C-- let me know (not really in a bragging way) that she had been on her high school state champion basketball team. And while she could only come to some of the games and practices, she wanted to help. And she had suggestions. She suggested we start with "fundamentals." As a coach, I am all about the fundamentals. All about them.

C-- took the less-excellent players and showed them how to dribble. G-- took the other girls and started shooting drills. I walked back and forth between the two groups and . . . coached. You know, "good shot." "That's it." "All right, all right." That sort of thing. Is that what you are supposed to do?

My big moment came just before we went from the drills into a little offence/defence. I gathered the girls together and gave them a little speech.

Girls, the number one purpose of basketball is to have fun. The next most important thing is to put the ball in the basket. That is the reason to get the ball--to get it in the basket. To do that, we have to dribble, get in position, pass, and shoot. Next, to get the ball in the basket you have to get the ball. Do you all have brothers and sisters? You do? If your little brother comes into your room and takes something from you, do you say 'oh, that's OK'? No, you don't. You say 'that's mine.' (I hold up the ball.) Whose ball is this? Its your ball. Not the other team's ball. They are your little brother, and this is your ball. We are going to take the ball from our little brother, and we are going to put it in the basket.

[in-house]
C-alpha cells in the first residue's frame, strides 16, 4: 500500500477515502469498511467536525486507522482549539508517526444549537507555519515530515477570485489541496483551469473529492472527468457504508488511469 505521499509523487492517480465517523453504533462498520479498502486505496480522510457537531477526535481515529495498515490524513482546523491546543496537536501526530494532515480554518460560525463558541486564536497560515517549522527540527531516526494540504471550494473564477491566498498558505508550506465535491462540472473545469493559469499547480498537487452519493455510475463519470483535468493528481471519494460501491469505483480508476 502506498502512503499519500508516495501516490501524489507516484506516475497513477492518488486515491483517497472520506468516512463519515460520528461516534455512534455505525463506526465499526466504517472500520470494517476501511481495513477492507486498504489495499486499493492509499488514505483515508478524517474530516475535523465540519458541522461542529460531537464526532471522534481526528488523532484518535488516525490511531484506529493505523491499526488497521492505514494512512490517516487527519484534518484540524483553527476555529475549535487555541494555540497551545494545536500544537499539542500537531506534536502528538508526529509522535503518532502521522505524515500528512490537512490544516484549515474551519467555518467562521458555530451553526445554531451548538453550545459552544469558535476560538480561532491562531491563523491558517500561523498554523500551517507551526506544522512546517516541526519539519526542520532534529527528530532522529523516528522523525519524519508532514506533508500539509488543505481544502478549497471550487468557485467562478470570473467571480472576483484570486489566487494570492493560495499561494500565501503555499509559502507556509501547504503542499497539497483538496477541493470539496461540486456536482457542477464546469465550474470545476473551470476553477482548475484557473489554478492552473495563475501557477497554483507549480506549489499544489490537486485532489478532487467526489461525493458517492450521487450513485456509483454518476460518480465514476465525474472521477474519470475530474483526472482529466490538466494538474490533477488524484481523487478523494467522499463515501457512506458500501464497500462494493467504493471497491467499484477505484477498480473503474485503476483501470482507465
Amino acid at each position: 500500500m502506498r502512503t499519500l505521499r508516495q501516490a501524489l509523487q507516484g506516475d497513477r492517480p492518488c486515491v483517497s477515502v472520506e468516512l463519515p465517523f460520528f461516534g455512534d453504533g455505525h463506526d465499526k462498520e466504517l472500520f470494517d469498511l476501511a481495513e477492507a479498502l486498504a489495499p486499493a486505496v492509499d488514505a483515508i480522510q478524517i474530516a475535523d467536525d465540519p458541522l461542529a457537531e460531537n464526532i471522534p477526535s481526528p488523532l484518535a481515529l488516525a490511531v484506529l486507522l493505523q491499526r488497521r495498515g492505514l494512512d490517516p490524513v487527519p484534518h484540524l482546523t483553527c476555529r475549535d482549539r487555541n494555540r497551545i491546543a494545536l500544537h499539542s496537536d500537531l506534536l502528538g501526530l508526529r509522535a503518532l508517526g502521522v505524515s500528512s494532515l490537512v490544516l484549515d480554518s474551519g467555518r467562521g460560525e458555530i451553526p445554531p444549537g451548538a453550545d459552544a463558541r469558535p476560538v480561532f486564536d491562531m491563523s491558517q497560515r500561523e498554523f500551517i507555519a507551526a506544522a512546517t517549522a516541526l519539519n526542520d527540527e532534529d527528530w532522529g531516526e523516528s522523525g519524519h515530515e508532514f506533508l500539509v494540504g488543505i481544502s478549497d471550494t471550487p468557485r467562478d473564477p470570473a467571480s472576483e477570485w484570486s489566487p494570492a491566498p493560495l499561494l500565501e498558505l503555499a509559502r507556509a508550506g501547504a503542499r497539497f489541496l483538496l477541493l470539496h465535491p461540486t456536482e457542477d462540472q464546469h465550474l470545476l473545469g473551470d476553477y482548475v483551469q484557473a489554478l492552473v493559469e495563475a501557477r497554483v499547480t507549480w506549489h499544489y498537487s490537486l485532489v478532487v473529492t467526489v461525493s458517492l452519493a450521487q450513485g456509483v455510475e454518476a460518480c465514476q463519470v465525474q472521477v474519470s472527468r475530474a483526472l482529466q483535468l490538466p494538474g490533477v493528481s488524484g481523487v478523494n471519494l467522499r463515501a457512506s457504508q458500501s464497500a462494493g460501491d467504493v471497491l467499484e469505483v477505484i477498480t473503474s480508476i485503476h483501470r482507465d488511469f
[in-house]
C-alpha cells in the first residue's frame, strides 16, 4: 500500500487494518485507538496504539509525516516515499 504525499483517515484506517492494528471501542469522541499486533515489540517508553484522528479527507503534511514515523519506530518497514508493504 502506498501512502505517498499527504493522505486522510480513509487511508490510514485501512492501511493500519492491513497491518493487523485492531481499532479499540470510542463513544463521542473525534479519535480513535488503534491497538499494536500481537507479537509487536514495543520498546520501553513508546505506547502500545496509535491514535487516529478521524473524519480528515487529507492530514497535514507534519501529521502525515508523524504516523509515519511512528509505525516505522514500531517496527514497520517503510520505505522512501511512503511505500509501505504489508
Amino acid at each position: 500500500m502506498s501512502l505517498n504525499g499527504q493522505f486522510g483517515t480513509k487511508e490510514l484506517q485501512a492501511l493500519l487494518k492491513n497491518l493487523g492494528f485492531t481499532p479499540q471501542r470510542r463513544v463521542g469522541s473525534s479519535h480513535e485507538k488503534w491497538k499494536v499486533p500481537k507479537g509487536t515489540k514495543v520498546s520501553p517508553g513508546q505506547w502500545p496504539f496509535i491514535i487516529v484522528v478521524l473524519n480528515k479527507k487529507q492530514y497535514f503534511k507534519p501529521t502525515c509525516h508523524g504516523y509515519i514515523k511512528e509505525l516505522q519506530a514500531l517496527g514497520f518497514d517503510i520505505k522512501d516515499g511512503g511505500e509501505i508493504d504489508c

L-- looked at her mom and said "that is a good point." I thought so, too.

Full disclosure: the part about the reason to get the ball is to put it in the basket comes fully from Miyamoto Musashi's "Book of Five Rings." Except, in his case, he says the only reason to draw the sword is to cut. As in "cut someone's head off." That's wisdom.

I thought the practice went well. My two assistants were awesome. I went home vaguely satisfied. I had gotten through it, and the kids seemed to be doing a good job. Thanks to watching C-- and G--, I could kind of see what I was supposed to do. And I figured I could beat a third grade girl one-on-one if I needed to.